There’s something legitimate about the fact one has to switch off each individual bulb that hangs over the bar at Barista Coffee to keep the place from overheating. For 21-year-old owner Alex, opening a cafe is all about details like these. He takes great pains to keep the atmosphere consistent with a local Western coffee shop, from his jazzy music all the way down to the handwriting on the chalkboard menu – which is why he’s practicing cursive.
Then, of course, there’s the steam-made coffee. He prepares it with precision, fondly drizzling a steady stream of hot water as if the carafe of his single origin grounds were his garden. The polished result is well worth the RMB 45 a cup because this isn’t a coffee you grab while you’re headed off to work. This is all about the experience.
“The first cup of coffee traditionally has to be drunk by the maker,” Alex says. This is not only because he takes pride in his coffee, but because this lone barista with slicked back hair cares about the customers – if the coffee isn’t satisfactory, he’ll make you another one. If you trust him, and you order one of the non-Italian, natural varieties, then you’re in for a complex brew that’s different every time. Alex orders roasts from countries like the US, Costa Rica and Ethiopia, and his selections frequently change according to his taste and the season. Once he’s gone through the three or so bags of each flavor, they’re gone forever.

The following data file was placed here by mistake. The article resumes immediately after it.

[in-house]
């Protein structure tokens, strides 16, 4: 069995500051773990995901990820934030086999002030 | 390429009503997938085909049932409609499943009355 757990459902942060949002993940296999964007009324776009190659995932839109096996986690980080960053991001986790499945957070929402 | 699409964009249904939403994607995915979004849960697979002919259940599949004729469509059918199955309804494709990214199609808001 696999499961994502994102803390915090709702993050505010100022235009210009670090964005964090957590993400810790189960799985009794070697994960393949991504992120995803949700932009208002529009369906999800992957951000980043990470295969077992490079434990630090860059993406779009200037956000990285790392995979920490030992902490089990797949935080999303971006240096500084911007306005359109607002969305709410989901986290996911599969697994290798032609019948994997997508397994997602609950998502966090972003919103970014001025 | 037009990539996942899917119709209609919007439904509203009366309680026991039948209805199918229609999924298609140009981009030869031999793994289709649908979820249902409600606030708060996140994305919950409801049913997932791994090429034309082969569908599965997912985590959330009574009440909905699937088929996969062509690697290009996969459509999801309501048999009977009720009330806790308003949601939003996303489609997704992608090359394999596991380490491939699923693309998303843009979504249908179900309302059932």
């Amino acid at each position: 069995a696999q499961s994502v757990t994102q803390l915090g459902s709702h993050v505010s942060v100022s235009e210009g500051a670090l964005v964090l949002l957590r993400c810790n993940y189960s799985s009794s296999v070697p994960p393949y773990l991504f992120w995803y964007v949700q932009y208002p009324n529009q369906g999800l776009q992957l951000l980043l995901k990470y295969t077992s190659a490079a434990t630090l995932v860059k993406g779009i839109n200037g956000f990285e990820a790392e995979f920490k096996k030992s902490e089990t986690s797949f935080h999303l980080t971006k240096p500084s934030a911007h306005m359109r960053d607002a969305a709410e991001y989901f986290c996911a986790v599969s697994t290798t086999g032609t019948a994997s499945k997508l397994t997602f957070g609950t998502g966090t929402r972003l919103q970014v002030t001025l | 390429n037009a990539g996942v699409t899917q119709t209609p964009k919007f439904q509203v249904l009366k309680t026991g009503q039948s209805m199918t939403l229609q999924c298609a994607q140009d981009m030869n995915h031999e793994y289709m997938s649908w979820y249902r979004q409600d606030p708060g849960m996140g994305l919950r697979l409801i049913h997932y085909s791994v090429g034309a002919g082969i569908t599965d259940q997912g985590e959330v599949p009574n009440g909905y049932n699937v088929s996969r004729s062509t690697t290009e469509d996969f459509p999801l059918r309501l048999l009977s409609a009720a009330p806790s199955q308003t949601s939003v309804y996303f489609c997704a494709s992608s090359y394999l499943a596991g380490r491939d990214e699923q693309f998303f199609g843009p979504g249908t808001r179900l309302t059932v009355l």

Alex is on his feet all day, sharing with his regulars this intimate coffee culture that’s only just starting to take off in Beijing. Every few days, a neighbor stops in to whip up desserts to jive with the java, so expect snacks like mango cheesecake (RMB 35), tiramisu (RMB 25) and warm croissants (RMB 12). Perhaps surprisingly, Alex is also talented at mixing a single cocktail: the mojito, which is on offer in case caffeine isn’t enough.
Daily noon-10pm. 47 Wudaoying Hutong, Dongcheng District (6416 2575)
500m west of Yonghegong station (Lines 2 and 5)
Photos: Mitchell Masilun
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